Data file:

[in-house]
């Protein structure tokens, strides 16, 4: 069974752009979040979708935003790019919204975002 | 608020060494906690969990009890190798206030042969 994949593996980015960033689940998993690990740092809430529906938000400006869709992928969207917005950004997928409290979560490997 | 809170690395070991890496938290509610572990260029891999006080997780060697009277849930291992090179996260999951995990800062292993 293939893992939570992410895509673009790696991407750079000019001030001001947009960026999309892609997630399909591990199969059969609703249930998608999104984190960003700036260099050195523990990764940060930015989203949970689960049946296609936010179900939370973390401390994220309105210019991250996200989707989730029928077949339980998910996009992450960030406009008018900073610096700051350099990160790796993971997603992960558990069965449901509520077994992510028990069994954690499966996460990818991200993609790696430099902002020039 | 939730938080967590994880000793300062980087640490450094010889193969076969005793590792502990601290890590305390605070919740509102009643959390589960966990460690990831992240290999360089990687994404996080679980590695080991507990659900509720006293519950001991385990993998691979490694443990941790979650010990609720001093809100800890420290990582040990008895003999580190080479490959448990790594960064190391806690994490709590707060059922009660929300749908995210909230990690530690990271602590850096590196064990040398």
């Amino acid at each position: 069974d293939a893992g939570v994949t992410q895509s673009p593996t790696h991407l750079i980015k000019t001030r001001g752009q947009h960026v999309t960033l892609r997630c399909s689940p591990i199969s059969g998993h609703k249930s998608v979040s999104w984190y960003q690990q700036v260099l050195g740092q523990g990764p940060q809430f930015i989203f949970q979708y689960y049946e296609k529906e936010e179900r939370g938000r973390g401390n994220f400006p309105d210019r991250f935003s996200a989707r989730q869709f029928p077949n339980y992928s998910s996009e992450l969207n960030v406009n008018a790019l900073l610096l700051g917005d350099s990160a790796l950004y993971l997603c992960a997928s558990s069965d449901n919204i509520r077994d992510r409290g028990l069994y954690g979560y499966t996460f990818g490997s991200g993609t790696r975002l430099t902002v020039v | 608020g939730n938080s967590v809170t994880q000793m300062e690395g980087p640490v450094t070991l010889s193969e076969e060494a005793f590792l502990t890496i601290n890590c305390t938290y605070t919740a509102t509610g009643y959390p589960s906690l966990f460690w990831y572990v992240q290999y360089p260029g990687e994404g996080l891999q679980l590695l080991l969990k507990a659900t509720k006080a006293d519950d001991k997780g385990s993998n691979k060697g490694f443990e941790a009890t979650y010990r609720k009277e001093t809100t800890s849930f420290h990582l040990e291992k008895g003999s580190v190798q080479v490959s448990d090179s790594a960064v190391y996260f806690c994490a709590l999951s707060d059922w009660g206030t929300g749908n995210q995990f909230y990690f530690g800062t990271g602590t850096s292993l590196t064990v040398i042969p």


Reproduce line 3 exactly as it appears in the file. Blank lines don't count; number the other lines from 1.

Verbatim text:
């Amino acid at each position: 069974d293939a893992g939570v994949t992410q895509s673009p593996t790696h991407l750079i980015k000019t001030r001001g752009q947009h960026v999309t960033l892609r997630c399909s689940p591990i199969s059969g998993h609703k249930s998608v979040s999104w984190y960003q690990q700036v260099l050195g740092q523990g990764p940060q809430f930015i989203f949970q979708y689960y049946e296609k529906e936010e179900r939370g938000r973390g401390n994220f400006p309105d210019r991250f935003s996200a989707r989730q869709f029928p077949n339980y992928s998910s996009e992450l969207n960030v406009n008018a790019l900073l610096l700051g917005d350099s990160a790796l950004y993971l997603c992960a997928s558990s069965d449901n919204i509520r077994d992510r409290g028990l069994y954690g979560y499966t996460f990818g490997s991200g993609t790696r975002l430099t902002v020039v | 608020g939730n938080s967590v809170t994880q000793m300062e690395g980087p640490v450094t070991l010889s193969e076969e060494a005793f590792l502990t890496i601290n890590c305390t938290y605070t919740a509102t509610g009643y959390p589960s906690l966990f460690w990831y572990v992240q290999y360089p260029g990687e994404g996080l891999q679980l590695l080991l969990k507990a659900t509720k006080a006293d519950d001991k997780g385990s993998n691979k060697g490694f443990e941790a009890t979650y010990r609720k009277e001093t809100t800890s849930f420290h990582l040990e291992k008895g003999s580190v190798q080479v490959s448990d090179s790594a960064v190391y996260f806690c994490a709590l999951s707060d059922w009660g206030t929300g749908n995210q995990f909230y990690f530690g800062t990271g602590t850096s292993l590196t064990v040398i042969p």